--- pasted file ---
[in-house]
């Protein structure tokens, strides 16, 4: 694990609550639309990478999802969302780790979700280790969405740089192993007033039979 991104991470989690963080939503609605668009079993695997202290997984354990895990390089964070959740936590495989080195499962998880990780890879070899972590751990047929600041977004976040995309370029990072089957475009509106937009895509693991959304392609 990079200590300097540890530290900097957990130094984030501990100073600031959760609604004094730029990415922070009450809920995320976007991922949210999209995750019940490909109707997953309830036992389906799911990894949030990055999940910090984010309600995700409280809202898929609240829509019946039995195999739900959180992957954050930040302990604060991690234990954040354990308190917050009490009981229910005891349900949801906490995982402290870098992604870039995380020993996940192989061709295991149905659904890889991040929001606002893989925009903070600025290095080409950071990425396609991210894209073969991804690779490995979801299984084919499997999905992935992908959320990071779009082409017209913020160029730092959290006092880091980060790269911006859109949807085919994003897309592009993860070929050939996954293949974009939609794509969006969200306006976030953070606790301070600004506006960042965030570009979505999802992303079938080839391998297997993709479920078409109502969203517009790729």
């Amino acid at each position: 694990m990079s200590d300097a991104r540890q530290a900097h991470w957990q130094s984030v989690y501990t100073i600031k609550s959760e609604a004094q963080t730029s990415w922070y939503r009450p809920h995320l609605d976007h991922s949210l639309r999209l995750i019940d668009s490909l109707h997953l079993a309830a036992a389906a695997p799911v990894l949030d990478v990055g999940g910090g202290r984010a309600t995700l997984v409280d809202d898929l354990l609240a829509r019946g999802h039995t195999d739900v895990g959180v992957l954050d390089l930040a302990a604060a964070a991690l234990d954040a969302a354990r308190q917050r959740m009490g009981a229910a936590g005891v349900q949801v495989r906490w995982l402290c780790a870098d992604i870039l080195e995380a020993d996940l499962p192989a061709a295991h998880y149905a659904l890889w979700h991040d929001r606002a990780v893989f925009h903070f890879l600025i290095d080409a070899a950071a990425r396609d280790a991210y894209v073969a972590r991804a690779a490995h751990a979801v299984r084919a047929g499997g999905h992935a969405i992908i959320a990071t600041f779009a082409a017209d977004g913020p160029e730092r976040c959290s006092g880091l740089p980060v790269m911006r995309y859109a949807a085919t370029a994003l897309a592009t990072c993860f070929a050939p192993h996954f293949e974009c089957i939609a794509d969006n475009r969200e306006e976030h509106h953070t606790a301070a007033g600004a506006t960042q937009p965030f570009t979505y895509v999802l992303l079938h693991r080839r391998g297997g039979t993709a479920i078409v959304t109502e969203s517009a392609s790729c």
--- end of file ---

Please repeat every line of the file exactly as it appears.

[in-house]
């Protein structure tokens, strides 16, 4: 694990609550639309990478999802969302780790979700280790969405740089192993007033039979 991104991470989690963080939503609605668009079993695997202290997984354990895990390089964070959740936590495989080195499962998880990780890879070899972590751990047929600041977004976040995309370029990072089957475009509106937009895509693991959304392609 990079200590300097540890530290900097957990130094984030501990100073600031959760609604004094730029990415922070009450809920995320976007991922949210999209995750019940490909109707997953309830036992389906799911990894949030990055999940910090984010309600995700409280809202898929609240829509019946039995195999739900959180992957954050930040302990604060991690234990954040354990308190917050009490009981229910005891349900949801906490995982402290870098992604870039995380020993996940192989061709295991149905659904890889991040929001606002893989925009903070600025290095080409950071990425396609991210894209073969991804690779490995979801299984084919499997999905992935992908959320990071779009082409017209913020160029730092959290006092880091980060790269911006859109949807085919994003897309592009993860070929050939996954293949974009939609794509969006969200306006976030953070606790301070600004506006960042965030570009979505999802992303079938080839391998297997993709479920078409109502969203517009790729």
């Amino acid at each position: 694990m990079s200590d300097a991104r540890q530290a900097h991470w957990q130094s984030v989690y501990t100073i600031k609550s959760e609604a004094q963080t730029s990415w922070y939503r009450p809920h995320l609605d976007h991922s949210l639309r999209l995750i019940d668009s490909l109707h997953l079993a309830a036992a389906a695997p799911v990894l949030d990478v990055g999940g910090g202290r984010a309600t995700l997984v409280d809202d898929l354990l609240a829509r019946g999802h039995t195999d739900v895990g959180v992957l954050d390089l930040a302990a604060a964070a991690l234990d954040a969302a354990r308190q917050r959740m009490g009981a229910a936590g005891v349900q949801v495989r906490w995982l402290c780790a870098d992604i870039l080195e995380a020993d996940l499962p192989a061709a295991h998880y149905a659904l890889w979700h991040d929001r606002a990780v893989f925009h903070f890879l600025i290095d080409a070899a950071a990425r396609d280790a991210y894209v073969a972590r991804a690779a490995h751990a979801v299984r084919a047929g499997g999905h992935a969405i992908i959320a990071t600041f779009a082409a017209d977004g913020p160029e730092r976040c959290s006092g880091l740089p980060v790269m911006r995309y859109a949807a085919t370029a994003l897309a592009t990072c993860f070929a050939p192993h996954f293949e974009c089957i939609a794509d969006n475009r969200e306006e976030h509106h953070t606790a301070a007033g600004a506006t960042q937009p965030f570009t979505y895509v999802l992303l079938h693991r080839r391998g297997g039979t993709a479920i078409v959304t109502e969203s517009a392609s790729c």